As house buyers continue to flock to an already overstretched property market, fears continue to grow that many of those buyers seeking to benefit from the stamp duty holiday won't be able to complete in time, even if they're agreeing a sale at this very moment. The house buying process, from putting in an offer to securing the best mortgage rate and conveyancing, takes months, and is currently significantly longer than normal.
Research by estate agent comparison site GetAgent.co.uk (opens in new tab) estimates that as many as 325,000 property sales agreed between now and January 2021 are at risk of failing to complete by 31 March. This is largely due to a colossal backlog of property sales going through the system, with no sign of the pressure abating sufficiently for the applications to clear fast enough.
The figures show that with England accounting for 97 per cent of transactions, 315,534 sales could be impacted, while this drops to 9,466 in Northern Ireland. With a current average house price of £261,795 across England, the 315,534 homebuyers who find themselves in property transaction limbo would pay no stamp duty as a result of the current holiday; if they were to complete before next year’s March deadline, that is. The same applies for the 3,030 homebuyers waiting to complete in Northern Ireland with property prices currently averaging at £143,205.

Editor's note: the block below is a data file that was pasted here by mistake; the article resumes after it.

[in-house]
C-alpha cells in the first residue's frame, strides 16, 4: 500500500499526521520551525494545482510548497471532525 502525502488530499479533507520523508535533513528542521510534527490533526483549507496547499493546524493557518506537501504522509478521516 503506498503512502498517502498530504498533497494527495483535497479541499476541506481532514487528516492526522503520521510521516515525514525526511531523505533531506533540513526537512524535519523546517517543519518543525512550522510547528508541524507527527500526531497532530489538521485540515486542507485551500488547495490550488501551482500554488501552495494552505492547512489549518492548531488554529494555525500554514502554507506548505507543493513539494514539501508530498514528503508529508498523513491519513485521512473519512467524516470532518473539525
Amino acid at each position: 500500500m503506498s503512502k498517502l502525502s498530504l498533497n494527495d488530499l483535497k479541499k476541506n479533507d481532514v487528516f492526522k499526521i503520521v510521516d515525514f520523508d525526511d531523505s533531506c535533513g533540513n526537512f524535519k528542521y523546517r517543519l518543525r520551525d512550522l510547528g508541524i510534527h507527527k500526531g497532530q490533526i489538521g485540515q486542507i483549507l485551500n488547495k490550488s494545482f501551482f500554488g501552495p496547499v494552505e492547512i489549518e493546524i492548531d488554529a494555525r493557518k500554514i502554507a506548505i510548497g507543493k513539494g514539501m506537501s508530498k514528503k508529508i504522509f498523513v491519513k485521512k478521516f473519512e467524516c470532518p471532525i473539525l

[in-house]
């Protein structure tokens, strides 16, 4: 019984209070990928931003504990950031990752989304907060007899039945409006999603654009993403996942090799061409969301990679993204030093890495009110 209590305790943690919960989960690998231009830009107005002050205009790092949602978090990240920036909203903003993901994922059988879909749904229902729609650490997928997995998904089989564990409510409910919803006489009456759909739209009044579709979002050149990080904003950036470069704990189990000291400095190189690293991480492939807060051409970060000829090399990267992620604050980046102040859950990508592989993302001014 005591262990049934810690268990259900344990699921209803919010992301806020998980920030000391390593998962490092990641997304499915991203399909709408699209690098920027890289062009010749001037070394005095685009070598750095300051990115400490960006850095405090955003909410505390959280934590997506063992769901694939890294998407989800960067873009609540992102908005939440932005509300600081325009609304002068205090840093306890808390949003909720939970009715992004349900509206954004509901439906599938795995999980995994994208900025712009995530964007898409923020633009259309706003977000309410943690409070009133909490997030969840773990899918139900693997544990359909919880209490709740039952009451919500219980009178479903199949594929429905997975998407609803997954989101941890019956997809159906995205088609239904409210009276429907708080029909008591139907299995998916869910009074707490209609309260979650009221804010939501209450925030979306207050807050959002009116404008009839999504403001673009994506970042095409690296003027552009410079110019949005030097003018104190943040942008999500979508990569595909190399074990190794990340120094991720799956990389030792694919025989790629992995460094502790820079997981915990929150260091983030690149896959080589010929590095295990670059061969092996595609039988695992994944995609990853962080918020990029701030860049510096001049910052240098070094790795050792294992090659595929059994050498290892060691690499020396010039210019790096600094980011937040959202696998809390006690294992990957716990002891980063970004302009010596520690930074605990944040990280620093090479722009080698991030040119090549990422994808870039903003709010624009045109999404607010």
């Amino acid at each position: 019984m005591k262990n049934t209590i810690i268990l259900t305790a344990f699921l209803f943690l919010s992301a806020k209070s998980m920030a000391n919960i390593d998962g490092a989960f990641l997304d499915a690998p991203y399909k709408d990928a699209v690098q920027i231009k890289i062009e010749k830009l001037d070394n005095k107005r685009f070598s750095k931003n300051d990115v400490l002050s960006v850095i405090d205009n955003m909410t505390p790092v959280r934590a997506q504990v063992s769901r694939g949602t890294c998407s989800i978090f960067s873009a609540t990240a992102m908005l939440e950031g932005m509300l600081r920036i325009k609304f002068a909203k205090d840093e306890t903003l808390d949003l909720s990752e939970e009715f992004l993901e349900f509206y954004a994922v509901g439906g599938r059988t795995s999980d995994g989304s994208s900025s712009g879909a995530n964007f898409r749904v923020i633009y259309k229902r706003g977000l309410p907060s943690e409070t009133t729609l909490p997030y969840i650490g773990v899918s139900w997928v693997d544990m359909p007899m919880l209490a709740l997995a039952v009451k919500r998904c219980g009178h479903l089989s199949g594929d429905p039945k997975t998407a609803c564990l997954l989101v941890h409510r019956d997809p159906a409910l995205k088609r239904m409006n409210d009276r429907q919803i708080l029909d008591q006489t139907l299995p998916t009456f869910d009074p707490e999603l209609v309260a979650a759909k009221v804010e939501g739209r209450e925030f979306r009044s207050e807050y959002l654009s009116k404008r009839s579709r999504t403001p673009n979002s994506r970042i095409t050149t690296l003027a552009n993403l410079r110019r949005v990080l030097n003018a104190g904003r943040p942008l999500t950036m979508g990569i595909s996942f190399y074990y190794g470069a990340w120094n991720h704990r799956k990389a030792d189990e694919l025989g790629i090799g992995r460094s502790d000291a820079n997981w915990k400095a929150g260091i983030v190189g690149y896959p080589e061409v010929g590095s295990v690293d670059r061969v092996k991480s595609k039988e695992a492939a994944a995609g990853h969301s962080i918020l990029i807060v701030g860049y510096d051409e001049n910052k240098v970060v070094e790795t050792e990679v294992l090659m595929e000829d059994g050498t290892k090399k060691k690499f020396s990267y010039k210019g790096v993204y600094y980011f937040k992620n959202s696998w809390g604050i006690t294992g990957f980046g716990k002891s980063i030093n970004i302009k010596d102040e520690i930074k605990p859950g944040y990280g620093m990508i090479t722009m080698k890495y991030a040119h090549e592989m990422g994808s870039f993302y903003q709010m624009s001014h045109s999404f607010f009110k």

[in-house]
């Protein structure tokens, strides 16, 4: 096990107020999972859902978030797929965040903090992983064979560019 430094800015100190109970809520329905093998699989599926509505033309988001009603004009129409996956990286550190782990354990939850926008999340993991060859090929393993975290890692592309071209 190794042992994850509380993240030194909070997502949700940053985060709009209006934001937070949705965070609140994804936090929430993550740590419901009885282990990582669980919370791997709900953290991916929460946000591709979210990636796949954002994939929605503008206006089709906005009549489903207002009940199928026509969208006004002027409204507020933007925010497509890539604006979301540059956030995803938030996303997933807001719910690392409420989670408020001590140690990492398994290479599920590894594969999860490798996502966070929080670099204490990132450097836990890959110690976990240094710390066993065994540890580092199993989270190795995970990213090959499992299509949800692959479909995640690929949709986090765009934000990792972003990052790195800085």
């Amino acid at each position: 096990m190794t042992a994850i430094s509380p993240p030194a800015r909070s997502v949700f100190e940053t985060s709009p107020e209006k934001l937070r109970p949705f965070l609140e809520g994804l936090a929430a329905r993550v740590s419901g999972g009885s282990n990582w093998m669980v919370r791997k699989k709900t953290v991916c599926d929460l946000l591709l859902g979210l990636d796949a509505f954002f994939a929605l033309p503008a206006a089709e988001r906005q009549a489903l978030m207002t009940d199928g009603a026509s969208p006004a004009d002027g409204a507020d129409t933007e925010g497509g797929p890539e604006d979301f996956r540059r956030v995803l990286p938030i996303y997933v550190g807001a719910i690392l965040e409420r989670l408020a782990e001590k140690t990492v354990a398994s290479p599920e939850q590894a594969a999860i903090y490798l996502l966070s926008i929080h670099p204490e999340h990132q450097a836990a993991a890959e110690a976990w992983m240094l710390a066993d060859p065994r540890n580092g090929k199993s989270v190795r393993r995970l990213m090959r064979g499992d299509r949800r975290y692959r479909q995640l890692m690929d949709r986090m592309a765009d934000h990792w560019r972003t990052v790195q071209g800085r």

If these house sales were to fail to complete on time, house buyers could face a total of £978,130,097 in stamp duty, the majority of it payable in England. Those buyers whose house purchase is a bit of a stretch and hinges on the stamp duty saving will be particularly nervous; potential buyers who have not yet put in an offer should take note of this situation and avoid a nerve-wracking, months-long wait to find out whether their house purchase is still going to be within their means. Founder and CEO of GetAgent.co.uk, Colby Short, commented:
'Although the current stamp duty holiday has worked wonders in terms of reviving the property market, it has also presented its own problems for the industry.Such a heightened level of market activity has caused a huge backlog of sales waiting to complete and a large number of these transactions are predicted to miss next year’s stamp duty deadline altogether.
'As a result, many buyers could find themselves hit with an unexpected stamp duty bill having already stretched that little further during the offer process under the intention they would be saving this sum.
'It’s yet a further warning to those looking to buy to not overstretch themselves financially, whether it be with the expectation of paying no stamp duty, taking advantage of low-interest rates, or otherwise.'